Poor Janneman Malan.
A Test series that started with so much hope for New Zealand has ended with three thrashings, multiple broken bones, several illnesses and a complete overshadowing by Shane Warne’s baggy green auction.
Here are the ratings for the third Test between Australia and New Zealand.
New Zealand went into the third Test with five changes from their second Test team, thanks primarily to an illness that ruled out Mitchell Santner, Henry Nicholls and captain Kane Williamson. Meanwhile, Trent Boult was out with a broken hand, while Tim Southee also wasn’t playing as a result of, I dunno, peer group pressure?
Into the side came Matt Henry, Todd Astle, Jeet Raval, Glenn Phillips and former New South Wales spinner Will Somerville.
Great to see that playing for New South Wales now gets you an automatic spot in the New Zealand side as well.
Before the Test began, news also broke of the ICC’s plans to truncate Test matches to four days instead of the current five.
I have no evidence, but I suspect England are the ones behind this push, conspiring to decrease the length of Tests one day at a time until they get them down to the format they’re good at.
Nevertheless, I stand opposed. If anything, Tests should go the other way. I’m officially starting the push for six day Tests of 75 overs per day.
Benefits of this plan:
Despite all the proposed mucking about with the length of Test matches and New Zealand’s cunning gastrointestinal distractions, this Test followed a similar pattern to the others in the series. Australia batted first and made 454, with Marnus Labuschagne inevitably contributing 215 of them.
It’s been quite the summer for Marnus, whose name, incidentally, is an anagram of summer (assuming, that is, you’re terrible at spelling).
In the last few months, we’d already seen the version of Labuschagne that gets his 50s three at a time, a good upgrade on the Ashes version from the middle of last year that only scored them in single bursts. But this four-at-a-time patch that saw him score a maiden double century was something else. It also allowed him to surpass Steve Smith to become second on the list of all-time Test averages.
People should now stop referring to Smith as the best since Bradman and start referring to him as the best between Bradman and Marnus.
When New Zealand batted, the Australian attack proved irresistible – particularly Pat Cummins, who took 3/44. But even more particularly Nathan Lyon, who took 5/68. But even more particularly again, Pat Cummins, who is irresistible in multiple senses.
The relentlessness of the Australian attack left New Zealand struggling to avoid the follow-on. This was a problem, as Matt Henry had somehow found a way to break his thumb while bowling. As such, when the ninth wicket fell with New Zealand still 18 runs short of avoiding the follow-on, it must have been tempting for stand-in skipper Tom Latham to ask Aussie captain Tim Paine if he planned to enforce the follow-on so he’d know if Henry was needed to come out to bat.
But if he’d done so, there would still have been the risk that Paine would lie, say he wouldn’t enforce it, then chuck the Black Caps back in when Henry was a no-show. That would have been unsportsmanlike, sure, but also funny, and hence okay. Just like the underarm.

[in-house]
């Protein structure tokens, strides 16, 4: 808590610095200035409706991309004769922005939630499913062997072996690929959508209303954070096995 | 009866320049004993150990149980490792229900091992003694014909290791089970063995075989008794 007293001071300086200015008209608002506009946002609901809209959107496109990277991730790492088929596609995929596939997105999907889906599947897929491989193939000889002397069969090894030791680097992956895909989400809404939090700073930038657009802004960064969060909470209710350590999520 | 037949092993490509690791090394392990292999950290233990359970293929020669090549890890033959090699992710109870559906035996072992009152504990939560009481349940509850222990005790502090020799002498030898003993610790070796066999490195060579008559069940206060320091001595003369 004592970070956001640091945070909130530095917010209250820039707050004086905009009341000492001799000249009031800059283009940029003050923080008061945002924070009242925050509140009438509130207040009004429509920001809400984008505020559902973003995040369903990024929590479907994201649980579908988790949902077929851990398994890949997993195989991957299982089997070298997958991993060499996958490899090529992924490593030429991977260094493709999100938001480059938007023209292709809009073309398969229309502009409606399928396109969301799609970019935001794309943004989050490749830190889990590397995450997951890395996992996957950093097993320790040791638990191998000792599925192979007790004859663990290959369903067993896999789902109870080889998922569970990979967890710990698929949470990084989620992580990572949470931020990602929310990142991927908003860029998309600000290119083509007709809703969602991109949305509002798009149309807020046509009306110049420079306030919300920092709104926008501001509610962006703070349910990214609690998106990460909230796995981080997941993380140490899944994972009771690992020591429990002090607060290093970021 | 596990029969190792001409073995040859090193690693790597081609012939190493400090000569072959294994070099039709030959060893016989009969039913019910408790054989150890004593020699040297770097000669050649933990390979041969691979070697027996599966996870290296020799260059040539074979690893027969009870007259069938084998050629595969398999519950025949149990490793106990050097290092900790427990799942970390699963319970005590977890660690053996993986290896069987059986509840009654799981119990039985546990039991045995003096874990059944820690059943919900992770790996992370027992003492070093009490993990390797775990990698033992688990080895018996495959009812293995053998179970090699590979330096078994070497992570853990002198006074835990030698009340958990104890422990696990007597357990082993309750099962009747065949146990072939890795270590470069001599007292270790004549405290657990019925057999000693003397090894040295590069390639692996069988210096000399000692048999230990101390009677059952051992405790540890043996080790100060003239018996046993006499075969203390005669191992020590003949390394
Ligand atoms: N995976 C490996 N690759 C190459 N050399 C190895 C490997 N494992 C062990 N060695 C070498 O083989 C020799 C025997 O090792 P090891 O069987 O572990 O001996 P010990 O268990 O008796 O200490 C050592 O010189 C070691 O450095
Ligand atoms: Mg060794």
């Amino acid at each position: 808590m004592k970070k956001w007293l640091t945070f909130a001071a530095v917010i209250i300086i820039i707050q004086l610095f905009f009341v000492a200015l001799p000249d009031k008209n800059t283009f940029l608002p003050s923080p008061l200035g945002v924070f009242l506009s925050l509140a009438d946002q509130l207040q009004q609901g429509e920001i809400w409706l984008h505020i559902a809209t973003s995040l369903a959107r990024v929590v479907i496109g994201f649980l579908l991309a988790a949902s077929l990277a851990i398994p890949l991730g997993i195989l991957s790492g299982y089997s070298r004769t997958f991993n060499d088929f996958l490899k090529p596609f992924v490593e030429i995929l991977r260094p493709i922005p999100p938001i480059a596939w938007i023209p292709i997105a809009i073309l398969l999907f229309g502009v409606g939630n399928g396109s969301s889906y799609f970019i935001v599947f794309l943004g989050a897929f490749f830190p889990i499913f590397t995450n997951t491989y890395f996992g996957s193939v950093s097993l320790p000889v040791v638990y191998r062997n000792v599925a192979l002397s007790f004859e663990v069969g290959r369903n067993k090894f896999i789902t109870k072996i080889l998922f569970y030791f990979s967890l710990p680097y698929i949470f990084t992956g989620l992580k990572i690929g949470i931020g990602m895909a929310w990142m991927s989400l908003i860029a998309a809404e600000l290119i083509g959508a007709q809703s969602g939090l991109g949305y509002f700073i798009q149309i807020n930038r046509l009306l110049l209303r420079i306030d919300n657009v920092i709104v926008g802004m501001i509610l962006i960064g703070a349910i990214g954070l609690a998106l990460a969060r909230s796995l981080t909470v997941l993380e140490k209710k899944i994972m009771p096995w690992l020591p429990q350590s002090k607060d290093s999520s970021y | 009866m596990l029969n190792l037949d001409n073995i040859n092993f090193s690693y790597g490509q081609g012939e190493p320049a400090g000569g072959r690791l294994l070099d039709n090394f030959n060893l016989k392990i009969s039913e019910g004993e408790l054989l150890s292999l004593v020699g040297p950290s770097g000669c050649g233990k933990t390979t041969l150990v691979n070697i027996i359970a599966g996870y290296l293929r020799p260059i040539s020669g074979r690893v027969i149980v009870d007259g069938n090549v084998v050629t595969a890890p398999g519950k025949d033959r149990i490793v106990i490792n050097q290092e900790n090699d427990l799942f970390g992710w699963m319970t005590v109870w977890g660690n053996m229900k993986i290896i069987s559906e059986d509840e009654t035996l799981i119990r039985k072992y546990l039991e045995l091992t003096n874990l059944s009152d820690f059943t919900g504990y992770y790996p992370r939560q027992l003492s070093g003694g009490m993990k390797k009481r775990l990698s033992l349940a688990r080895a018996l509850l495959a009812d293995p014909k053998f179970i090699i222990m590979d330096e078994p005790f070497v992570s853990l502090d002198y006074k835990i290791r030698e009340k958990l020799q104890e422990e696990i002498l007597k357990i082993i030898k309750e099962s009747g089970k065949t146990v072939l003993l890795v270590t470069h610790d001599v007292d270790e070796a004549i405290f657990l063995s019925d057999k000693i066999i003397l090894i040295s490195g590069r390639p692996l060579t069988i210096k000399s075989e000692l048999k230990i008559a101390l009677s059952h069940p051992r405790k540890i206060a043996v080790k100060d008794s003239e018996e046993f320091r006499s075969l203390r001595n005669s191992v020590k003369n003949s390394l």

In the end, Henry did come out to bat, and more importantly, lose his wicket, doing his part to help raise money for bushfire victims. Great stuff.
Even with Henry’s heroics, New Zealand failed to avoid the follow-on. However, Australia batted again anyway, which then allowed New Zealand to avoid the follow-on.
Confused? You shouldn’t be. It was just a simple case of penalty runs for running on the wicket being retroactively applied to New Zealand’s first innings.
I suppose if they weren’t applied to the first innings, then Paine could have chosen not to declare in the second innings and batted until stumps on the final day, denying New Zealand their penalty runs. Again, an unsportsmanlike tactic, but funny, and hence, acceptable.
But having the penalty runs applied retroactively was weird too. If Paine had enforced the follow-on that had later been rendered invalid by the penalty runs, then that would have thrown the entire order of the Test into confusion and almost certainly required a do-over of the entire match.
Clearly, penalty runs should not apply to any innings but instead live in their own limbo dimension, outside of conventional time and space, like God or a Windows 10 update.
Not that it mattered. Australia, having set New Zealand a penalty-run-adjusted target of 416 for victory, ran through them for just 136 runs, with Lyon taking another five-wicket haul to finish with ten for the match.
Australia now have a strong Test side. David Warner has regained his form at the top of the order. Smith is a batting freak. Pat Cummins is the best fast bowler in the world. Nathan Lyon keeps taking wickets. As the old saying goes: strong Australian cricketers, strong Australian cricket team.
But despite the fantastic contributions of all those players against Pakistan and New Zealand in the home Tests, there’s no doubting who has been the outstanding cricketer of these two series.
This, truly, has been the sumnar of Marnus.